A day in the life of a Cheshire pig farmer

Snoutwood Trotters

Snoutwood Trotters - Credit: Donna Clifford

With no background in farming but a dream of owning pigs, Great Sankey couple Rebecca Scott and Liam Tickle set up Snoutwood Trotters, now a free-range pedigree pig farm, farm shop and butchery. Rebecca gives us a glimpse into their everyday life.

Snoutwood Trotters

Snoutwood Trotters - Credit: Donna Clifford



We live on the farm and everything, including the butchery and shop, is on-site, so after a coffee, we're out early. We have different age sections of pigs, so breeders are together, growers together and piglets, weaners and sows together. We'll feed them and once that's done, we'll check their general health. Pigs don't do well in the heat so in the summer, with ours being free range, we need to be vigilant. Oddly, pigs catch pneumonia quicker in the heat so we're always making sure there are shaded areas and wallowing pits. People think pigs are dirty, but they're actually really clean. When they wallow, they're using the wet mud as a rhino would in Africa to keep cool.


Snoutwood Trotters

Snoutwood Trotters - Credit: Donna Clifford


Having taught ourselves everything about farming and Gloucestershire Old Spot rare breeds from scratch, we've learnt to follow the lead of the pigs. They are escape artists - we learnt that quickly! While we were shopping for them, they managed to escape, so our first encounter with the animals was chasing them down a main road! Mostly we've learned that each day differs and whatever needs to be done with the pigs comes first - we fit everything else around it. You can't plan when a sow is going to give birth. The duration of their pregnancy is three months, three weeks and three days but on that day, if she farrows in the morning, we could be sat with her giving birth all day, so plans go out the window! We need to maintain that because the day we don't is the day we become another commercial farm - we want to keep the pigs our priority. The breeding stock are like pets as they'll be with us for life, so we've got names for them like Pamela Hamderson and Bobby Valentino. It sounds daft, but it's nice or they become just another number.

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Snoutwood Trotters

Snoutwood Trotters - Credit: Donna Clifford

We start with the butchery early and it takes most of the day. This was the biggest cost at the beginning, because we were subbing out the butchering. The cost was crippling us, so we decided to take the plunge and build our own on the farm. We taught ourselves through YouTube - the sausages weren't perfect at the start, but now we've really sussed it out!



We tend to have different jobs on different days to ensure we're ready to open the shop on a weekend. Thursday is always sausages, Wednesday is bacon day, and Friday is all hands on-deck. On a Monday and Tuesday we break down the carcasses into different cuts, decide what's going where and refine the cuts of meat. We also smoke everything ourselves too and make sausage rolls on a Thursday, so the butchery turns into a bakery! It's just the two of us and our friends find it crazy that we farm, butcher and go out together - but we enjoy it!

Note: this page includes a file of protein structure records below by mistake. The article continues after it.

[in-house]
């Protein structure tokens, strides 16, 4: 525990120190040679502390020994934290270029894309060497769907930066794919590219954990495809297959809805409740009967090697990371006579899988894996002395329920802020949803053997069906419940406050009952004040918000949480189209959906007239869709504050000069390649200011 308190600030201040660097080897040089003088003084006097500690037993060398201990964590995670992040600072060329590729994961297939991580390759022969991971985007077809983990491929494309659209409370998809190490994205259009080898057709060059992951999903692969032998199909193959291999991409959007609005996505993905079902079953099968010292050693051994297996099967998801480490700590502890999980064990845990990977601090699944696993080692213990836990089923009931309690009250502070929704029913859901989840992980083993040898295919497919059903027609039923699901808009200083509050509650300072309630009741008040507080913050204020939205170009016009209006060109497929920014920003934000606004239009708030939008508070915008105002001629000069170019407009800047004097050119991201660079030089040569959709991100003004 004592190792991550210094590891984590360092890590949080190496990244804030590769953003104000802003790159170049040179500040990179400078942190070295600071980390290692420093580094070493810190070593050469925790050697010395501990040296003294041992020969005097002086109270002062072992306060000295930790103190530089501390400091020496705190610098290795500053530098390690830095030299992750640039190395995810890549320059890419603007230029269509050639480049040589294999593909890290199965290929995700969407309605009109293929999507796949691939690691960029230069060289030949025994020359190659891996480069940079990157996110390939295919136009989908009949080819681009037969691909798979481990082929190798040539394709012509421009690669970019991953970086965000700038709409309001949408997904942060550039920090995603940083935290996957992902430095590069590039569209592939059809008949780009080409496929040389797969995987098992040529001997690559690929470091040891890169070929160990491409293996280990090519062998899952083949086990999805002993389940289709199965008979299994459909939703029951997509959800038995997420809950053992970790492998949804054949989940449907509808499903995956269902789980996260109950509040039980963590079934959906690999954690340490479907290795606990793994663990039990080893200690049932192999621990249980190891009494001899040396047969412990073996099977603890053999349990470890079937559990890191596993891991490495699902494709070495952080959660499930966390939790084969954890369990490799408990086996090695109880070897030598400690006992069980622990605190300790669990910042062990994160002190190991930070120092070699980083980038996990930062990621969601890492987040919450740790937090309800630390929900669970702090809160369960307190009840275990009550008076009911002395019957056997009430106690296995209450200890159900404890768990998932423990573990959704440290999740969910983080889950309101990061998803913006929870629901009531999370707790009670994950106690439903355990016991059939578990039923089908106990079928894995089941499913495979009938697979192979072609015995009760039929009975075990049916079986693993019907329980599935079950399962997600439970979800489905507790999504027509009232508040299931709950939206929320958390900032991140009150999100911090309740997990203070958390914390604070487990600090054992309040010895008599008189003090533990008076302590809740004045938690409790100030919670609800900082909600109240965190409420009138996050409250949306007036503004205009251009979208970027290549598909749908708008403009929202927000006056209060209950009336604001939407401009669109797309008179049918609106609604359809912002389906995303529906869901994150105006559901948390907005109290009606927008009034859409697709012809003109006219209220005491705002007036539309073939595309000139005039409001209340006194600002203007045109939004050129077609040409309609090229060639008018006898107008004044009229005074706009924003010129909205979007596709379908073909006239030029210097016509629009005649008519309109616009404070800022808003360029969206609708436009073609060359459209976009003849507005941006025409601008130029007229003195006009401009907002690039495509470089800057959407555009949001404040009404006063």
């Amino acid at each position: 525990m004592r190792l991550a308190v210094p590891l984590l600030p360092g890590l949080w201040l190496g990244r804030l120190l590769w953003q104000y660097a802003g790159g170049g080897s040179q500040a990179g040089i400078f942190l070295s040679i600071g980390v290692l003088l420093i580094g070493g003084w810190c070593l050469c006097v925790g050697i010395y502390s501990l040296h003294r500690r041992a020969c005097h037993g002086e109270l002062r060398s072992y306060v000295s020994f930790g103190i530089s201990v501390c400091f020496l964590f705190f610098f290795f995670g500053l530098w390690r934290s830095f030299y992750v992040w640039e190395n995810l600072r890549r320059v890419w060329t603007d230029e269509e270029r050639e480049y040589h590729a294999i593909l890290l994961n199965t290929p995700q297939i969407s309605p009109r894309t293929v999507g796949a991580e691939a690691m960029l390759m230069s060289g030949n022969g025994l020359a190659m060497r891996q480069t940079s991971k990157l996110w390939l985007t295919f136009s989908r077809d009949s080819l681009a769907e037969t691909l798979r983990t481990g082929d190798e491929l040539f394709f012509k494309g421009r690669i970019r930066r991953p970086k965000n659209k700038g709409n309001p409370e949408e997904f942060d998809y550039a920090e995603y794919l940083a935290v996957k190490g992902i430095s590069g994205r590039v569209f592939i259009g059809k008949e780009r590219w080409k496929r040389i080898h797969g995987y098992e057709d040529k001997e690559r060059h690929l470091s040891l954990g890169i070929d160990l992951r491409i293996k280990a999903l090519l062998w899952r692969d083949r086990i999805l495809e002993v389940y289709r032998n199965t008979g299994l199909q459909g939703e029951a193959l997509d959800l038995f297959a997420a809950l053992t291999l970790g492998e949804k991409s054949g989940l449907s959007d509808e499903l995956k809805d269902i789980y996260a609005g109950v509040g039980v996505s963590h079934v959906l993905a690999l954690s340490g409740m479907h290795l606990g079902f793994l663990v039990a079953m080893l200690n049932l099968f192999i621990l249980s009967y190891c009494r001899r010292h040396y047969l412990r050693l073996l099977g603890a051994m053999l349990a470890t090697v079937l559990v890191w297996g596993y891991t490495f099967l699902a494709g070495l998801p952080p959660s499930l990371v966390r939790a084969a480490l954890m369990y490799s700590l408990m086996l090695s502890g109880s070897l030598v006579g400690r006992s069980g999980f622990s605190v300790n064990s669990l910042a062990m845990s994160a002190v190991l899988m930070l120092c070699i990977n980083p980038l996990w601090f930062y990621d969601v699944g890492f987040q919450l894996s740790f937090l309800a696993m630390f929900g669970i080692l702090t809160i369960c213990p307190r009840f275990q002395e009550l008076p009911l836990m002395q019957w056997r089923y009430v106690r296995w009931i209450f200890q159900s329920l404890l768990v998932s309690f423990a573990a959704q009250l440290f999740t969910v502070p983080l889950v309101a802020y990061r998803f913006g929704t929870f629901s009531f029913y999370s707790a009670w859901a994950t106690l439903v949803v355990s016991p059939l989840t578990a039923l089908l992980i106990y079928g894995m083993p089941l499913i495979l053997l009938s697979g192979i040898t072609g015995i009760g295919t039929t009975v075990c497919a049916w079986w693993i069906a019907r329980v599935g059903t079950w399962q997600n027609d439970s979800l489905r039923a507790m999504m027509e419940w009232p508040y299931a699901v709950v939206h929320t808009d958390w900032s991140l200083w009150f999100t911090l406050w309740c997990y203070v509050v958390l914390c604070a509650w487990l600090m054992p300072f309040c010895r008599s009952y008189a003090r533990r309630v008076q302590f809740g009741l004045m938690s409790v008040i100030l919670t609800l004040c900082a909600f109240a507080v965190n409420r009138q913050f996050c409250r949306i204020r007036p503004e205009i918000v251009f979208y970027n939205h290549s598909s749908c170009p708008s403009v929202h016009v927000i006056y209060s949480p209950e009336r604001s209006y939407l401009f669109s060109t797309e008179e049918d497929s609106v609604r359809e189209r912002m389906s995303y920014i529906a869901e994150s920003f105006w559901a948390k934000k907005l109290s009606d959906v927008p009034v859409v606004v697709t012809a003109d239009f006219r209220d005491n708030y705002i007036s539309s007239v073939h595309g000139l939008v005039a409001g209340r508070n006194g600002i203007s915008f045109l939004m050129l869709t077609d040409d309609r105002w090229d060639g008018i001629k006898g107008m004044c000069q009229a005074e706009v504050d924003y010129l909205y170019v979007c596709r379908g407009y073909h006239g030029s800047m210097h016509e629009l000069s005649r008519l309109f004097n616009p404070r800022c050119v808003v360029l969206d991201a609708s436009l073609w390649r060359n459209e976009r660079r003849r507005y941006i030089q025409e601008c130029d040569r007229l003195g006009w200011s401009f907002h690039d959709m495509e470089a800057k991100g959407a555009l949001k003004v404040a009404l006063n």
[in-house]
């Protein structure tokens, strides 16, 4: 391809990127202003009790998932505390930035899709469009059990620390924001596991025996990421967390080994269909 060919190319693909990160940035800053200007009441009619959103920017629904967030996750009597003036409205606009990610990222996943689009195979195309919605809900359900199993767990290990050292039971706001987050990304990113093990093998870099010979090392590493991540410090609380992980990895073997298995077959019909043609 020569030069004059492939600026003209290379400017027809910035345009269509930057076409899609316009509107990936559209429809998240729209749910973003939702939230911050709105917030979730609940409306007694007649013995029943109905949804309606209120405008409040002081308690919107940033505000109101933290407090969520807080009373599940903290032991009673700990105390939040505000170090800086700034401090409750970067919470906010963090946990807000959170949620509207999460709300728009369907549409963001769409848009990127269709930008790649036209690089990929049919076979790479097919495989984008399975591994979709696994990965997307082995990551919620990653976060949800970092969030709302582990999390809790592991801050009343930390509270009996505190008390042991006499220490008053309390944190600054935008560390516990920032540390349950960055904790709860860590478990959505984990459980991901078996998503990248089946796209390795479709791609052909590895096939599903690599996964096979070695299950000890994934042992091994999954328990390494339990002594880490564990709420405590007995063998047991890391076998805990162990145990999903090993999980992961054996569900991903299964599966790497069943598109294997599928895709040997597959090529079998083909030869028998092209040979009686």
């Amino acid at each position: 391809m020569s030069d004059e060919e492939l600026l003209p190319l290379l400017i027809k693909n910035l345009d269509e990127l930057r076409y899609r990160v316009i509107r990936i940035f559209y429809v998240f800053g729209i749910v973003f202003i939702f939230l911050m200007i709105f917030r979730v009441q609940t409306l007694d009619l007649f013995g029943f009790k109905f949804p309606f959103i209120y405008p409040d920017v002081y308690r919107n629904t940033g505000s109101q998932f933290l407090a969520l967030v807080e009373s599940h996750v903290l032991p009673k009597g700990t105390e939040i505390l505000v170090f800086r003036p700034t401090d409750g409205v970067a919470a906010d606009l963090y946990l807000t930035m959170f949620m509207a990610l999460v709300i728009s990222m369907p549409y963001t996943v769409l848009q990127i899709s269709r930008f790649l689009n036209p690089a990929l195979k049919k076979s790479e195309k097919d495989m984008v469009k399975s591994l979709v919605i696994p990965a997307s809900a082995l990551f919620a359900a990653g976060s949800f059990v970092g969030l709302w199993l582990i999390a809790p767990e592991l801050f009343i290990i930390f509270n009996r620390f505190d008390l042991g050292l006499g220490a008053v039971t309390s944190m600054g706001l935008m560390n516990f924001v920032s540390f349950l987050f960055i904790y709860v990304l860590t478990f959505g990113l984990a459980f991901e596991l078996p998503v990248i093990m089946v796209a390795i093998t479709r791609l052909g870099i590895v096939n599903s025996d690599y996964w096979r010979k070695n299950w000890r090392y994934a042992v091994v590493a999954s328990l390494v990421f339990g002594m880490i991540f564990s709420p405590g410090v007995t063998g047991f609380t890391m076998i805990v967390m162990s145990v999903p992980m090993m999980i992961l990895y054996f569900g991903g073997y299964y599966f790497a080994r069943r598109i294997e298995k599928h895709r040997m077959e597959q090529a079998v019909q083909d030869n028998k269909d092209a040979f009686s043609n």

Snoutwood Trotters

Snoutwood Trotters - Credit: Donna Clifford



I used to do admin on an evening, but I'm trying to factor it into the day so we can have a life too. I'll go through emails, from orders, general enquiries and catering requests, and if there are accounts that need doing, I'll do those. The main job is tackling social media, as I'll always have messages to answer. I'll make sure the posts are current and that everyone is aware of what's going on behind-the-scenes.

I think people have bought into me and Liam as a couple, and the fact we haven't got farming backgrounds and are a rural business in a built-up area. They like that it's not the kind of thing that's done around here. They've bought into our journey and like to see us grow - we've become a local focus point. As we grow, we don't want to move away from this. We enjoy being small-scale and creating a community hub.



If I'm managing to get some time in the office, Liam will go into his workshop and see if any equipment needs repairing. He makes a lot of things, such as signage, the pig pens or smoking sheds - he made the shop from scratch! It's only when people ask us for the story behind what we do that we step back and think, how have we done all this?



After cleaning down the butchery, we'll be back on the farm mucking out, refilling water and doing the beds. If we see that a sow is about to give birth, one of us will be sat with her into the early hours of the morning! We'll get Netflix on the iPad, settle into the straw and watch while she gives birth. We need to get the piglets under the heat lamp and out of the way of the sow while she's pushing. We'll get some colostrum into them too, as it's amazing how quickly it can help a weak piglet. We do have some pigs who are better than others at birthing, so with some of them we can leave them and just keep checking in.



The key to working together as a couple is to try and switch off for evening. If we've been busy on the farm, we'll try not to discuss it. When we started this, we gained each other for an extra 45 hours a week and we didn't know how it would work, but it has!


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